14. Thanks for the all the detail: it's really helpful. The shorter tracks are available seperately, which is useful. BTW I have now downloaded "A Fireside Chat..." and the improvement in sound quality is startling. The lenghty title track is impresses even more now that you can get Vincent Chaney's opening horn solo in rich, full sound, and Ra's organ freak-outs sound fantastic as well. I think it's "Rose-Hued Mansions of the Sun" to sample next: another great, late conducted improv....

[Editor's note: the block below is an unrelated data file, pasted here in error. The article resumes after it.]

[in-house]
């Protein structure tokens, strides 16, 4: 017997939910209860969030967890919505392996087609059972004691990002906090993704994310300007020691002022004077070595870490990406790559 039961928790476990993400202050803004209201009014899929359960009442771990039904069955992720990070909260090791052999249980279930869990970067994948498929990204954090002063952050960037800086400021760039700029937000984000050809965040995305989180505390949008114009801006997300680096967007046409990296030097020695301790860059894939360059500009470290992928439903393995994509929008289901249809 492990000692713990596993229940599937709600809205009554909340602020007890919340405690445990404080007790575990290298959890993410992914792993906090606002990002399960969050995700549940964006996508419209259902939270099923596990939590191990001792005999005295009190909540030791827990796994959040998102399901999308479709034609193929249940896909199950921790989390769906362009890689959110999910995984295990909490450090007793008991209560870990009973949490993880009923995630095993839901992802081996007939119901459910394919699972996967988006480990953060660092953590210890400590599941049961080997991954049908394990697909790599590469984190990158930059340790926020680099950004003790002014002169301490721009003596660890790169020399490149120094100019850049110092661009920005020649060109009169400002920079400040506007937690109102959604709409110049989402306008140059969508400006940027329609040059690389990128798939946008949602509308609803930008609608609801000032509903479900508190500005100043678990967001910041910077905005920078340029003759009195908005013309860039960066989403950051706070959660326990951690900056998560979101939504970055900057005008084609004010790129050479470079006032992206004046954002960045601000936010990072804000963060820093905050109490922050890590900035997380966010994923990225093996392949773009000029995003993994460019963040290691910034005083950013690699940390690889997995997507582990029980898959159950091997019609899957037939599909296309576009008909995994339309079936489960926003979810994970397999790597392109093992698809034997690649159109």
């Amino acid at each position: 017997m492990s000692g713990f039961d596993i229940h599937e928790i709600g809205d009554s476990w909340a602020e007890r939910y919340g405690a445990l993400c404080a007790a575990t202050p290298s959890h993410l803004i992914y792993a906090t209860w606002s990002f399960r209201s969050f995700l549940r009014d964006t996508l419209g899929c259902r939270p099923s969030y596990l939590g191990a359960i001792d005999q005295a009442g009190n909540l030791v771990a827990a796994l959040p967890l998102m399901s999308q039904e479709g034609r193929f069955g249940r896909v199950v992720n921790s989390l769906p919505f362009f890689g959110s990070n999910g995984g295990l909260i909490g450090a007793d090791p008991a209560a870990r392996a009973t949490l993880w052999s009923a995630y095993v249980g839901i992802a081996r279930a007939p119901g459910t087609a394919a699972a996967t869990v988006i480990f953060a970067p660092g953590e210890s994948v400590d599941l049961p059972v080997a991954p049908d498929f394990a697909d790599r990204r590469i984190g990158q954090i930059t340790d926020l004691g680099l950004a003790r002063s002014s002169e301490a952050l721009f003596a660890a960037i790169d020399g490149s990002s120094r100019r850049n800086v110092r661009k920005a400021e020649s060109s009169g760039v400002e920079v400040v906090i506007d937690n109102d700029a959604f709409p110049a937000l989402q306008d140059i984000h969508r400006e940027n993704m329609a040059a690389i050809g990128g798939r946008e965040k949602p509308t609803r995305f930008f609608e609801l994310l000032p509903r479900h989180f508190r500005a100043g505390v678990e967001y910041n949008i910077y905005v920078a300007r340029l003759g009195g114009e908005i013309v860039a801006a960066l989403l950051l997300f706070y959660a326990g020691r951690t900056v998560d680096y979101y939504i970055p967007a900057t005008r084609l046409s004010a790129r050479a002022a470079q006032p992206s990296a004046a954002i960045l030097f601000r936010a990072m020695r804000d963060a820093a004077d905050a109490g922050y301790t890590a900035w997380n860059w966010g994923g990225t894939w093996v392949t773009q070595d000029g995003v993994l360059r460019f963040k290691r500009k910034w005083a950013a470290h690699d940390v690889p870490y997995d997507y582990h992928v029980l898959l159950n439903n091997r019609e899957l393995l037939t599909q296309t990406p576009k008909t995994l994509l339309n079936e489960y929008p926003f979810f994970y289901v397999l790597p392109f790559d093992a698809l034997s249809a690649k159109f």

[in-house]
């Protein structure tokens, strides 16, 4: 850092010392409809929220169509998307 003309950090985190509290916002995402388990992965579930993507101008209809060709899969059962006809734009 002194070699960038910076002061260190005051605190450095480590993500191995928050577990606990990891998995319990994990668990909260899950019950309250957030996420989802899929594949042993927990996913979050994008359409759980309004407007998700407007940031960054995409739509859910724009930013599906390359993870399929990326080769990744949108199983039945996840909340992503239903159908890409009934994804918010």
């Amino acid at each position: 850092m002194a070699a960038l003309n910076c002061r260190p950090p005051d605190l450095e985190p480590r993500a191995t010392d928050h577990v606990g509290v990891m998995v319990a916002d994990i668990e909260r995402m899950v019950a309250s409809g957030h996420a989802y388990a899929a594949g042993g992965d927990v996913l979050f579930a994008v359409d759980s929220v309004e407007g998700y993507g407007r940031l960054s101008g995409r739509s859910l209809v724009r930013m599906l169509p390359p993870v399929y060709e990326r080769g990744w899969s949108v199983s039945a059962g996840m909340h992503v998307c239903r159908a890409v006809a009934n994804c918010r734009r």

15. I just downloaded Astro Black from ITunes. It's a masterpiece (THE masterpiece?) of early 70's Ra, and although I've only listened to it on my iPad, the sound is excellent, with lots of detail. I'm not an audiophile, so don't read more into this than you should. The LP version (of which I have an old rip) was quadraphonic, and listening to it in stereo gave a very peculiar mix; the new stereo remaster is a great improvement in this respect as well. Ronnie Boykins is the key player throughout, and his bass is front and centre in the mix. The bass playing on the title track might be his finest hour, and I should really copy this over to the BASS PLAYERS thread... I'm going to try A Fireside Chat with Lucifer next. The long title track is another of my favourite "late" Ra performances, and I look forward to hearing it in improved sound. Let's hope they do Omniverse next, my favourite small group Ra of any period!